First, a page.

I learned about dirty electricity in more detail last year when I was at a health conference. Dirty electricity (DE) has been around since the invention of electricity and has been a known phenomena since the 1950’s, but the amount of DE that we experience on a daily basis has gotten much worse in recent years.
Changes in our utility services and greater use of energy efficient devices has increased our exposure to DE. Wireless technology has also increased DE in our homes, schools, and workplaces. I originally discussed DE in my last smart meter article. Below I will explain how to limit DE in your home and other locations.
Read on to find out what DE is and where it comes from, the health issues it can cause, and what you can do to protect yourself from it. Be sure to read all the way through to make sure you are protecting yourself the correct way.
Dirty Electricity Explained
Dirty electricity (like EMFs and wireless radiation) is another form of electrosmog. Also known as harmonic frequencies, electrical pollution, or electromagnetic interference, dirty electricity (DE) can be caused by harmonics and transients.
Normally, electricity should operate at a consistent frequency of 60 hertz (Hz) in North America (or 50 Hz in Europe). In a perfect world, the sine waves created by an electrical current should remain consistent – a smooth sine wave.
More often, however, harmonic distortions occur in our electrical wiring. Spike-like transients, which are present for only a limited time period, also occur. A lightning strike, for example, would be considered an extreme version of a transient. DE, on the other hand, creates spikes in the electrical wires which causes “electrical noise.” Most commonly these spikes are in the radio frequency range of 2 to 100 kilohertz (KHz), but could be higher.
Source #1 – DE is created in many ways. Many modern appliances and electronics, for example, need DC power to operate. These devices include a transformer that converts the AC power in the building wiring to the DC power needed to run the device. The conversion process creates an interruption in the electrical current, which in turn creates a spike that results in DE.
Source #2 – The greater use of energy efficient light bulbs and electronics has also made DE worse. Beginning in the mid-1980s, in an attempt to reduce electricity consumption, certain light bulbs and many electrical devices started to include a “switch-mode power supply.” A mini-transformer in the device intermittently draws power and causes frequent interruptions in the electrical current. This may save power but also creates DE. (Specific sources listed below.)
Source #3 – DE can additionally happen as a result of stray electrical current in the ground. Originally, all return electrical current was sent from a house or building back to the utility substation through the neutral wire on the utility poles. However, since the early 1990s these neutral wires were not big enough to carry the larger electrical loads created by more densely populated areas, so utility companies in the United States have been allowed to return electrical current through the ground back to its substations. (Grounding rods are used on homes and on many utility poles.)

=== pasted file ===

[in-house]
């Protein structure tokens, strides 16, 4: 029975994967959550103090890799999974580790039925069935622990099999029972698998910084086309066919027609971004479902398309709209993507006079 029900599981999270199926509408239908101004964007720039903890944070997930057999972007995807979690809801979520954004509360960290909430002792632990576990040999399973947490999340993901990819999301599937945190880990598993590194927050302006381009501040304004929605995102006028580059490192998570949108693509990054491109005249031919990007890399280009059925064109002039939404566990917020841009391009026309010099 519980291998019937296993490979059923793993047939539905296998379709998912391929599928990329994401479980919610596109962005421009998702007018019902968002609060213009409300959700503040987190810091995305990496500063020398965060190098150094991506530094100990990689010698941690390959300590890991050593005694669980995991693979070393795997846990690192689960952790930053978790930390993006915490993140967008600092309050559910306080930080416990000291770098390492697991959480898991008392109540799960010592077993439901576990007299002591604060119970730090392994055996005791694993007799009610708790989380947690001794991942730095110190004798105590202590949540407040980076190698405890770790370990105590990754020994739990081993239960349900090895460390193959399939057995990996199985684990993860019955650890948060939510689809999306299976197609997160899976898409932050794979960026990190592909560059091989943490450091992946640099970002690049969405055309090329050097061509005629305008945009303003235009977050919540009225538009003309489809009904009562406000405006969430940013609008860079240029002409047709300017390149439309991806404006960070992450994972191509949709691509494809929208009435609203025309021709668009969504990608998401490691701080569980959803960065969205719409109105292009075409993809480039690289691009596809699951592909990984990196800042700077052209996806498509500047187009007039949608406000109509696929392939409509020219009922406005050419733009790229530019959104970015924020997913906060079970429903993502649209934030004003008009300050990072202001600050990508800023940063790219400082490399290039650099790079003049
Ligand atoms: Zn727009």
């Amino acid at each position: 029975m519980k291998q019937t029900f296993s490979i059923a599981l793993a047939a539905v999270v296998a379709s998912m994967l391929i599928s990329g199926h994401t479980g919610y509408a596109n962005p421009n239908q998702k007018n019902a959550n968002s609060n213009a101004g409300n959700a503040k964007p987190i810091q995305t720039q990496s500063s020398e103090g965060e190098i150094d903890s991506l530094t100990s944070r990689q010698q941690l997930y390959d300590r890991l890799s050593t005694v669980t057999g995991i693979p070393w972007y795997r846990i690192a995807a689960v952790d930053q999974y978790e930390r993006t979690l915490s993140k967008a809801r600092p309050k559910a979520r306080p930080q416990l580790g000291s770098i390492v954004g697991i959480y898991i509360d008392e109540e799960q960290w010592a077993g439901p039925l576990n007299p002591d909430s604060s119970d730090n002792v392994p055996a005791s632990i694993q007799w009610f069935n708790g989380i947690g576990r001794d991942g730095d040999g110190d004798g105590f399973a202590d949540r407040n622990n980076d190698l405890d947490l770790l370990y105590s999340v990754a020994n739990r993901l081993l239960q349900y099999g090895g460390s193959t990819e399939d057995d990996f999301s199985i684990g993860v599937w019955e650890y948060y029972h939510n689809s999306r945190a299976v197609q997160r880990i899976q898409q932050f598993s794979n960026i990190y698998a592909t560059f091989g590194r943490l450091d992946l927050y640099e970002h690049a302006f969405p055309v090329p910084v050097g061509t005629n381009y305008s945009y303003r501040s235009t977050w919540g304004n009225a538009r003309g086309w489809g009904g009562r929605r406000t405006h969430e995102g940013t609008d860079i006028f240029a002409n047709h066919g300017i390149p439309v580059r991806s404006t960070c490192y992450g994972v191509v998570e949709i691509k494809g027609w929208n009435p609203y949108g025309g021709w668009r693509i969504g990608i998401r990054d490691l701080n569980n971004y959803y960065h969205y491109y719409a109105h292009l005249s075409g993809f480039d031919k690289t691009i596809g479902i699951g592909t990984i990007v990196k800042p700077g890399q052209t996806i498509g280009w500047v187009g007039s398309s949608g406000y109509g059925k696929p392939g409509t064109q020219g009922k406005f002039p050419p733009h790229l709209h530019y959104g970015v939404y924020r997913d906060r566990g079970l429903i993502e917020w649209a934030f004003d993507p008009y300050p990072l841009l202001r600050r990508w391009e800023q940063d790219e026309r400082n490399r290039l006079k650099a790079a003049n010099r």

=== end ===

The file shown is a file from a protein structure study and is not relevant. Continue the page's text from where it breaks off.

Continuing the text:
This “stray” electrical current eventually returns back to the substation, but in the mean time it can also be captured by a building’s metal plumbing pipes and grounding rods, causing DE to enter your home from other sources. People and pets can also pickup this stray current when walking on the ground.
Source #4 – DE can be a result of wiring errors inside the home. Normally, the hot and neutral wires in an electrical cable, when run parallel to each other, cancel each other out. Slight deviations from this, incorrect connections at the electrical panel, or damaged wires inside a wall can cause havoc. Arcs or sparking can also occur along the wires through normal use of house appliances and equipment. (Newer building codes require arc-fault interruption devices to help address this issue, but they do not eliminate the DE.)
Source #5 – Wireless devices contribute to DE as well, in two ways. First, the frequency from a wireless device will to some degree conduct along a building’s copper wiring. In addition, the battery chargers used on these devices also contain mini-transformers and continue to pull power from the outlet even when the device is not plugged in.
Health Effects of Dirty Electricity
The resulting spikes (or “electrical noise”) from dirty electricity (DE) do not stay in the electrical wires. Instead, the DE actually radiates off the building’s wiring into the various rooms where you live, sleep, work and go to school. If you were standing in the middle of a room with DE, it will affect you on an energetic level and can cause physical symptoms similar to other sources of electrosmog, like EMFs and RF radiation.
A device in one room can also potentially affect the wiring or outlet on the other side of a building.